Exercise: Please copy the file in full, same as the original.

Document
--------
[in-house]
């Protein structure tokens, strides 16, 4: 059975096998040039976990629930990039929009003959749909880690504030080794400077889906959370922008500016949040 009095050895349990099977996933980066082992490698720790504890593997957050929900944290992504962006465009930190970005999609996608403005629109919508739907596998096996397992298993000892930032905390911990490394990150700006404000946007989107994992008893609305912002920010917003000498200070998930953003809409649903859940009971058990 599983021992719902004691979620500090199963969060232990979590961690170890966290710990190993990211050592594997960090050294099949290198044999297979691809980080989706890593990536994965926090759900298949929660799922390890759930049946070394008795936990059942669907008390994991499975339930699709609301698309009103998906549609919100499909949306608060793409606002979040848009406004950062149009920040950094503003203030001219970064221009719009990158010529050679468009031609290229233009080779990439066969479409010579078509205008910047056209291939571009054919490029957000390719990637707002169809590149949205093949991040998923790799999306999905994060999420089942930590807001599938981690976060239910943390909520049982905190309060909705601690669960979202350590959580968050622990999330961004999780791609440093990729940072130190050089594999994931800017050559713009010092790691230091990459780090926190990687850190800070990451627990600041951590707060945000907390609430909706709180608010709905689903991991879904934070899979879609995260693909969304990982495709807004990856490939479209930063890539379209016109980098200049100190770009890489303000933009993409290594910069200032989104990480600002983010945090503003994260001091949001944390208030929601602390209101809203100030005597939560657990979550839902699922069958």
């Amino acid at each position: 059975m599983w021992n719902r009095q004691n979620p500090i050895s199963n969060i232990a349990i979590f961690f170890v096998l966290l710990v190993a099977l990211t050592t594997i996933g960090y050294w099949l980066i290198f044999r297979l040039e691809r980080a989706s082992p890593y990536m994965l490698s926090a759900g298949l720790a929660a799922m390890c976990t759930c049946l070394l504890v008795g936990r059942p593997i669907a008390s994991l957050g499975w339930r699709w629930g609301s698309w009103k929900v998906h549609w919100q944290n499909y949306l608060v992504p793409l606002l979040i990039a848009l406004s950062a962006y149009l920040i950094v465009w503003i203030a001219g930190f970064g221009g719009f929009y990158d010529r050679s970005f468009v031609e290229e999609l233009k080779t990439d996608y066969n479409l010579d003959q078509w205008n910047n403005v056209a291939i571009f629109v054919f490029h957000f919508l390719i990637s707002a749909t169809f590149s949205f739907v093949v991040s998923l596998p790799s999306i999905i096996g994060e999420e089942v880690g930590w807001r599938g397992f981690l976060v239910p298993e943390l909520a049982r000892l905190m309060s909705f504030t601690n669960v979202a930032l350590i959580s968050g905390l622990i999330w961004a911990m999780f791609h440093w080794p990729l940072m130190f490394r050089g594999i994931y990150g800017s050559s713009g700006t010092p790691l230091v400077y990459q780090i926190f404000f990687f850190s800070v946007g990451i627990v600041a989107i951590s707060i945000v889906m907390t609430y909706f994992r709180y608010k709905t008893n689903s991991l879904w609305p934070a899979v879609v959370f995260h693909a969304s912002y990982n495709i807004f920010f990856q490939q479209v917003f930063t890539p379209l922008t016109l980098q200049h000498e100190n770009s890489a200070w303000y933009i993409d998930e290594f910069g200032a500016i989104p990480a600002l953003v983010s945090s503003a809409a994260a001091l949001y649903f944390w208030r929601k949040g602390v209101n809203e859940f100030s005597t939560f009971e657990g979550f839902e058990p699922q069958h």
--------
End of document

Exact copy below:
[in-house]
């Protein structure tokens, strides 16, 4: 059975096998040039976990629930990039929009003959749909880690504030080794400077889906959370922008500016949040 009095050895349990099977996933980066082992490698720790504890593997957050929900944290992504962006465009930190970005999609996608403005629109919508739907596998096996397992298993000892930032905390911990490394990150700006404000946007989107994992008893609305912002920010917003000498200070998930953003809409649903859940009971058990 599983021992719902004691979620500090199963969060232990979590961690170890966290710990190993990211050592594997960090050294099949290198044999297979691809980080989706890593990536994965926090759900298949929660799922390890759930049946070394008795936990059942669907008390994991499975339930699709609301698309009103998906549609919100499909949306608060793409606002979040848009406004950062149009920040950094503003203030001219970064221009719009990158010529050679468009031609290229233009080779990439066969479409010579078509205008910047056209291939571009054919490029957000390719990637707002169809590149949205093949991040998923790799999306999905994060999420089942930590807001599938981690976060239910943390909520049982905190309060909705601690669960979202350590959580968050622990999330961004999780791609440093990729940072130190050089594999994931800017050559713009010092790691230091990459780090926190990687850190800070990451627990600041951590707060945000907390609430909706709180608010709905689903991991879904934070899979879609995260693909969304990982495709807004990856490939479209930063890539379209016109980098200049100190770009890489303000933009993409290594910069200032989104990480600002983010945090503003994260001091949001944390208030929601602390209101809203100030005597939560657990979550839902699922069958």
């Amino acid at each position: 059975m599983w021992n719902r009095q004691n979620p500090i050895s199963n969060i232990a349990i979590f961690f170890v096998l966290l710990v190993a099977l990211t050592t594997i996933g960090y050294w099949l980066i290198f044999r297979l040039e691809r980080a989706s082992p890593y990536m994965l490698s926090a759900g298949l720790a929660a799922m390890c976990t759930c049946l070394l504890v008795g936990r059942p593997i669907a008390s994991l957050g499975w339930r699709w629930g609301s698309w009103k929900v998906h549609w919100q944290n499909y949306l608060v992504p793409l606002l979040i990039a848009l406004s950062a962006y149009l920040i950094v465009w503003i203030a001219g930190f970064g221009g719009f929009y990158d010529r050679s970005f468009v031609e290229e999609l233009k080779t990439d996608y066969n479409l010579d003959q078509w205008n910047n403005v056209a291939i571009f629109v054919f490029h957000f919508l390719i990637s707002a749909t169809f590149s949205f739907v093949v991040s998923l596998p790799s999306i999905i096996g994060e999420e089942v880690g930590w807001r599938g397992f981690l976060v239910p298993e943390l909520a049982r000892l905190m309060s909705f504030t601690n669960v979202a930032l350590i959580s968050g905390l622990i999330w961004a911990m999780f791609h440093w080794p990729l940072m130190f490394r050089g594999i994931y990150g800017s050559s713009g700006t010092p790691l230091v400077y990459q780090i926190f404000f990687f850190s800070v946007g990451i627990v600041a989107i951590s707060i945000v889906m907390t609430y909706f994992r709180y608010k709905t008893n689903s991991l879904w609305p934070a899979v879609v959370f995260h693909a969304s912002y990982n495709i807004f920010f990856q490939q479209v917003f930063t890539p379209l922008t016109l980098q200049h000498e100190n770009s890489a200070w303000y933009i993409d998930e290594f910069g200032a500016i989104p990480a600002l953003v983010s945090s503003a809409a994260a001091l949001y649903f944390w208030r929601k949040g602390v209101n809203e859940f100030s005597t939560f009971e657990g979550f839902e058990p699922q069958h």